6 December 2011

Whitey the fishmonger's cat

Meet Whitey.  She must the luckiest stray/feral cat in Tunisia.  She waits patiently outside the fishmonger's shop and feeds on fish guts and if there has been a big catch she occasionally gets a whole sardine to chew on.  Considering she is a stray and she lives out in the streets she is remarkably well-fed and her coat is as white as snow.  The fishmonger's keep an eye out for her and she even has her own water bowl inside the shop.  She has many suitors, twice a year a gang of Tom cat's queue up to get her attention,  they appear to know that her offspring will be healthy, well-fed and looked after.  Other female cats appear to be jealous of her status.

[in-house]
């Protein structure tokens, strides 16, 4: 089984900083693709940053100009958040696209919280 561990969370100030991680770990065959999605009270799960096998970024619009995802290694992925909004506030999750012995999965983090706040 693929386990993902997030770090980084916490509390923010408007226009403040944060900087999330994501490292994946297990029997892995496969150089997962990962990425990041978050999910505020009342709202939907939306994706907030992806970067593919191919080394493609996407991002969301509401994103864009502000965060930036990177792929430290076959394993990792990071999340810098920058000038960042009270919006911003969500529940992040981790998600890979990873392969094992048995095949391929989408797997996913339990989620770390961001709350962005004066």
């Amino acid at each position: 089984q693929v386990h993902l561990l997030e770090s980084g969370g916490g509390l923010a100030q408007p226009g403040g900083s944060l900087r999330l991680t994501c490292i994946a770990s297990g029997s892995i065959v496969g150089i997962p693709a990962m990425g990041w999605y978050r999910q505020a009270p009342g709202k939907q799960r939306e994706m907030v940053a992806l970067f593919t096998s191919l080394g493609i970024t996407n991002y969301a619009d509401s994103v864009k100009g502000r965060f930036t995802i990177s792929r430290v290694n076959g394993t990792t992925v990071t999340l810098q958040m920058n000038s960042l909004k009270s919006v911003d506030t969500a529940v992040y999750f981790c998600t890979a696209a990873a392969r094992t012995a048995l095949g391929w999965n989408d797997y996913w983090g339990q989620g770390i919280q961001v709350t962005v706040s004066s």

Addendum:  It occurred to me to write an addendum to this blog post.  In case some of you are wondering why doesn't Bronte get Whitey neutered instead of remarking on her steady flow of male cat suitors which queue up twice a year to vie for her attention, my response is this.  Over the course of nine years I have had several stray/feral cats neutered.  The onus cannot be just on me to do something about Whitey although I have been thinking lately that perhaps I will also have her neutered.  If every person living in Tunisia with modest means could take a couple of the stray/feral cats and dogs for that matter living in their neighbourhood to be neutered that would make an enormous difference to the already alarming stray/feral, cat/dog population.  Between 2005 and 2008, I, together with a group of like minded Tunisians and expatriates which consisted of about a total of 25 people attempted to set up an animal welfare charity here in Tunis but our application to register as a bona-fide animal welfare charity was blocked at ministerial level.  As well, over the past nine years, I have had to have so many preventitive rabies injections following scratches from stray/feral cats and my doctor has told me that this is not good for my health.  Hence the reason why I have had to take a back seat with regards to getting personally involved and have taken up the role of observer which explains the mentality and the logic behind this blog post about Whitey.  It is only through highlighting the problem of the stray/feral cat and dog population in Tunisia that something may be done about it.
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